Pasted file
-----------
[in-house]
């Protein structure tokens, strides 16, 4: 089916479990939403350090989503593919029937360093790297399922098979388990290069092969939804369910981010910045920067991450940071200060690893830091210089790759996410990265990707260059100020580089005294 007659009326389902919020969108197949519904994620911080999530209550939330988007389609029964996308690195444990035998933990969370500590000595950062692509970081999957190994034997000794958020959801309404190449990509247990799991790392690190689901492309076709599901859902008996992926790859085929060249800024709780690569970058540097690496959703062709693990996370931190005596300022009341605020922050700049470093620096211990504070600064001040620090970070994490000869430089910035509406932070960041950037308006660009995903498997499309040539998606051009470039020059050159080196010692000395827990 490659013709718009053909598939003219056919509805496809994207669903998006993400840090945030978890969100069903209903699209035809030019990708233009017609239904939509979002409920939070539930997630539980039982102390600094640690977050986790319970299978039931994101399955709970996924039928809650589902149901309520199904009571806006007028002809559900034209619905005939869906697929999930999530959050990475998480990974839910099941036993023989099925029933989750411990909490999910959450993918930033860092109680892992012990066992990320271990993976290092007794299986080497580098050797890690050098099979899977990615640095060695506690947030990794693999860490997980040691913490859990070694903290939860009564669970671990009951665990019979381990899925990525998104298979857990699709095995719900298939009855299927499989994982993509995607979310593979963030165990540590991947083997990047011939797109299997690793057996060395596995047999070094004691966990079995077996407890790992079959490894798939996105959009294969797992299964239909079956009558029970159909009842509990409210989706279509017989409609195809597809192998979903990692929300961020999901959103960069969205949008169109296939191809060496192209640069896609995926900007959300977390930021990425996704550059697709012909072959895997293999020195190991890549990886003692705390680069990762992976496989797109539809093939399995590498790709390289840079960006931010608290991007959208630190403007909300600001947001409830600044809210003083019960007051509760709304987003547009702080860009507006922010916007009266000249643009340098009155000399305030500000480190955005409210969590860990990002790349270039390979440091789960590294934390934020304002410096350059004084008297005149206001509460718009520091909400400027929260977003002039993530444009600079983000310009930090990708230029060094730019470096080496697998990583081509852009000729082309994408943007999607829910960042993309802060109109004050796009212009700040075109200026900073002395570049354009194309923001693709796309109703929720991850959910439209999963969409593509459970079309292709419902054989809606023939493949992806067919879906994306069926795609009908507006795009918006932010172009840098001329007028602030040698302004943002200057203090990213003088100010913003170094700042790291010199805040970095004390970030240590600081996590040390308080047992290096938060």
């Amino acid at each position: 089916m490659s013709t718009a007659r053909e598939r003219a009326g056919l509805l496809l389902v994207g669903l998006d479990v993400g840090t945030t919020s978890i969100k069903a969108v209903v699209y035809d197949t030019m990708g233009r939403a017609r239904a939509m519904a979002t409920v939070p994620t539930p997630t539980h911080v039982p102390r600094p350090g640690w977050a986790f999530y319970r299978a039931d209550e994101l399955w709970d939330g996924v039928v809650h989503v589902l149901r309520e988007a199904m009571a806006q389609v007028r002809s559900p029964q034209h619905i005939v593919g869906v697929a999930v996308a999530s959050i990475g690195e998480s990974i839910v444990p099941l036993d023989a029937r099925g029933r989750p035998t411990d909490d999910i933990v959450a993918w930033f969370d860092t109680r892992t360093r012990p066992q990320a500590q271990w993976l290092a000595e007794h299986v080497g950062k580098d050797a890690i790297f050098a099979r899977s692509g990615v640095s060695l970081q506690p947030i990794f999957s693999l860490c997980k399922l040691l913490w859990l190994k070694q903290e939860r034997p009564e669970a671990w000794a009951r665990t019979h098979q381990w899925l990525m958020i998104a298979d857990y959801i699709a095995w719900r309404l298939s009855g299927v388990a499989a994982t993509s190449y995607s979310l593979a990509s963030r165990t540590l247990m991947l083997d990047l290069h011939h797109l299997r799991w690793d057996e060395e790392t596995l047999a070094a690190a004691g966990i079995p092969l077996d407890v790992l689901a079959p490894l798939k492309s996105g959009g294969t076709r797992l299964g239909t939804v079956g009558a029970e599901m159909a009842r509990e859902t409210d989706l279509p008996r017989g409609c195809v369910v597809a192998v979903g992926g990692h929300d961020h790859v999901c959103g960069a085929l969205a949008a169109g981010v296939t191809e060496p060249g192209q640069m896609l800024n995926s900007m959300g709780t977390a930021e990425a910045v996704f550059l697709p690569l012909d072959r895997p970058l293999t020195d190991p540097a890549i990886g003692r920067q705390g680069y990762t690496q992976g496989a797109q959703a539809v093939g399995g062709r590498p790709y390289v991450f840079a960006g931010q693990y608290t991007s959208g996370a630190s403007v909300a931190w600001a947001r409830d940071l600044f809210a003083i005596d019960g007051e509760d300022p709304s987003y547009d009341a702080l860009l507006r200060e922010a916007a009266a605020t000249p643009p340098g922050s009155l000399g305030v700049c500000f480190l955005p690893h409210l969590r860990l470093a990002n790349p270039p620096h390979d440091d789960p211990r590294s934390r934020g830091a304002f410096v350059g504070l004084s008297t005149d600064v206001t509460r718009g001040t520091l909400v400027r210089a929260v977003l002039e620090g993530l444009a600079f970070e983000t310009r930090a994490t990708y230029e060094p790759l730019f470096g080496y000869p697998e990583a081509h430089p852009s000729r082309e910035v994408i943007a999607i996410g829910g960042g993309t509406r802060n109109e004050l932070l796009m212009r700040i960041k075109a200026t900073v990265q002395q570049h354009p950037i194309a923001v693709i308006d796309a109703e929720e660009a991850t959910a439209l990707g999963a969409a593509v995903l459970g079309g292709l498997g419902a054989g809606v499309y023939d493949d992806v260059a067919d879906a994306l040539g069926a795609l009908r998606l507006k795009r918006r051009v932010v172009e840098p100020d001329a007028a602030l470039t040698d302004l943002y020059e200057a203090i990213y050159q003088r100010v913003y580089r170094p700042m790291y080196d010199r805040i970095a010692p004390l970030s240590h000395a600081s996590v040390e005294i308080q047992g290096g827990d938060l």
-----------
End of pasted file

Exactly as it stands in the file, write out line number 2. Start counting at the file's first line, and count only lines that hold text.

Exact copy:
């Protein structure tokens, strides 16, 4: 089916479990939403350090989503593919029937360093790297399922098979388990290069092969939804369910981010910045920067991450940071200060690893830091210089790759996410990265990707260059100020580089005294 007659009326389902919020969108197949519904994620911080999530209550939330988007389609029964996308690195444990035998933990969370500590000595950062692509970081999957190994034997000794958020959801309404190449990509247990799991790392690190689901492309076709599901859902008996992926790859085929060249800024709780690569970058540097690496959703062709693990996370931190005596300022009341605020922050700049470093620096211990504070600064001040620090970070994490000869430089910035509406932070960041950037308006660009995903498997499309040539998606051009470039020059050159080196010692000395827990 490659013709718009053909598939003219056919509805496809994207669903998006993400840090945030978890969100069903209903699209035809030019990708233009017609239904939509979002409920939070539930997630539980039982102390600094640690977050986790319970299978039931994101399955709970996924039928809650589902149901309520199904009571806006007028002809559900034209619905005939869906697929999930999530959050990475998480990974839910099941036993023989099925029933989750411990909490999910959450993918930033860092109680892992012990066992990320271990993976290092007794299986080497580098050797890690050098099979899977990615640095060695506690947030990794693999860490997980040691913490859990070694903290939860009564669970671990009951665990019979381990899925990525998104298979857990699709095995719900298939009855299927499989994982993509995607979310593979963030165990540590991947083997990047011939797109299997690793057996060395596995047999070094004691966990079995077996407890790992079959490894798939996105959009294969797992299964239909079956009558029970159909009842509990409210989706279509017989409609195809597809192998979903990692929300961020999901959103960069969205949008169109296939191809060496192209640069896609995926900007959300977390930021990425996704550059697709012909072959895997293999020195190991890549990886003692705390680069990762992976496989797109539809093939399995590498790709390289840079960006931010608290991007959208630190403007909300600001947001409830600044809210003083019960007051509760709304987003547009702080860009507006922010916007009266000249643009340098009155000399305030500000480190955005409210969590860990990002790349270039390979440091789960590294934390934020304002410096350059004084008297005149206001509460718009520091909400400027929260977003002039993530444009600079983000310009930090990708230029060094730019470096080496697998990583081509852009000729082309994408943007999607829910960042993309802060109109004050796009212009700040075109200026900073002395570049354009194309923001693709796309109703929720991850959910439209999963969409593509459970079309292709419902054989809606023939493949992806067919879906994306069926795609009908507006795009918006932010172009840098001329007028602030040698302004943002200057203090990213003088100010913003170094700042790291010199805040970095004390970030240590600081996590040390308080047992290096938060």